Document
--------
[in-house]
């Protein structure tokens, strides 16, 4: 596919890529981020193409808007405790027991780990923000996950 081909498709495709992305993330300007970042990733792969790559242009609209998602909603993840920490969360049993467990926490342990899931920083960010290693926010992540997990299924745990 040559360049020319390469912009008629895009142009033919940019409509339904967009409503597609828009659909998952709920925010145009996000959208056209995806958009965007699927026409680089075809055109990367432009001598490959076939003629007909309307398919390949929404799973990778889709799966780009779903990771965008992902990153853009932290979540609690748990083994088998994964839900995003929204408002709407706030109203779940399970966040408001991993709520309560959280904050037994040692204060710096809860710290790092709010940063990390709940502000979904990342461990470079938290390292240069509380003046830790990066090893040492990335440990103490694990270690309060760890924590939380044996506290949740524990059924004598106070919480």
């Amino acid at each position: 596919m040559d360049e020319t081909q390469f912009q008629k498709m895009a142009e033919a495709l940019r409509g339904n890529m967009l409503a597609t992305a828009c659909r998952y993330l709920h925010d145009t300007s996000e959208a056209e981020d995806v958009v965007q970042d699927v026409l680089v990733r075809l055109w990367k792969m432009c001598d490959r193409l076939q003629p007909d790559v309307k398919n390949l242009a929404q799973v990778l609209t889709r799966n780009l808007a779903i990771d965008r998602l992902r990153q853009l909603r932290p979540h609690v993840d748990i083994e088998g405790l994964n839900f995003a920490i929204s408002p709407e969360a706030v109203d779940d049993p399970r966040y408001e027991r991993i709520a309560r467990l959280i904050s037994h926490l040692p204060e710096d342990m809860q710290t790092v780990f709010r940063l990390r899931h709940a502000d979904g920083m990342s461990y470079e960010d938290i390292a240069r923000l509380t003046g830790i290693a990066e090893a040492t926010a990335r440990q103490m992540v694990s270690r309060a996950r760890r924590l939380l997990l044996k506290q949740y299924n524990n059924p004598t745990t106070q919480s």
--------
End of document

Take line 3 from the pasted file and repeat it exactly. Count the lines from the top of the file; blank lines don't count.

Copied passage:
């Amino acid at each position: 596919m040559d360049e020319t081909q390469f912009q008629k498709m895009a142009e033919a495709l940019r409509g339904n890529m967009l409503a597609t992305a828009c659909r998952y993330l709920h925010d145009t300007s996000e959208a056209e981020d995806v958009v965007q970042d699927v026409l680089v990733r075809l055109w990367k792969m432009c001598d490959r193409l076939q003629p007909d790559v309307k398919n390949l242009a929404q799973v990778l609209t889709r799966n780009l808007a779903i990771d965008r998602l992902r990153q853009l909603r932290p979540h609690v993840d748990i083994e088998g405790l994964n839900f995003a920490i929204s408002p709407e969360a706030v109203d779940d049993p399970r966040y408001e027991r991993i709520a309560r467990l959280i904050s037994h926490l040692p204060e710096d342990m809860q710290t790092v780990f709010r940063l990390r899931h709940a502000d979904g920083m990342s461990y470079e960010d938290i390292a240069r923000l509380t003046g830790i290693a990066e090893a040492t926010a990335r440990q103490m992540v694990s270690r309060a996950r760890r924590l939380l997990l044996k506290q949740y299924n524990n059924p004598t745990t106070q919480s």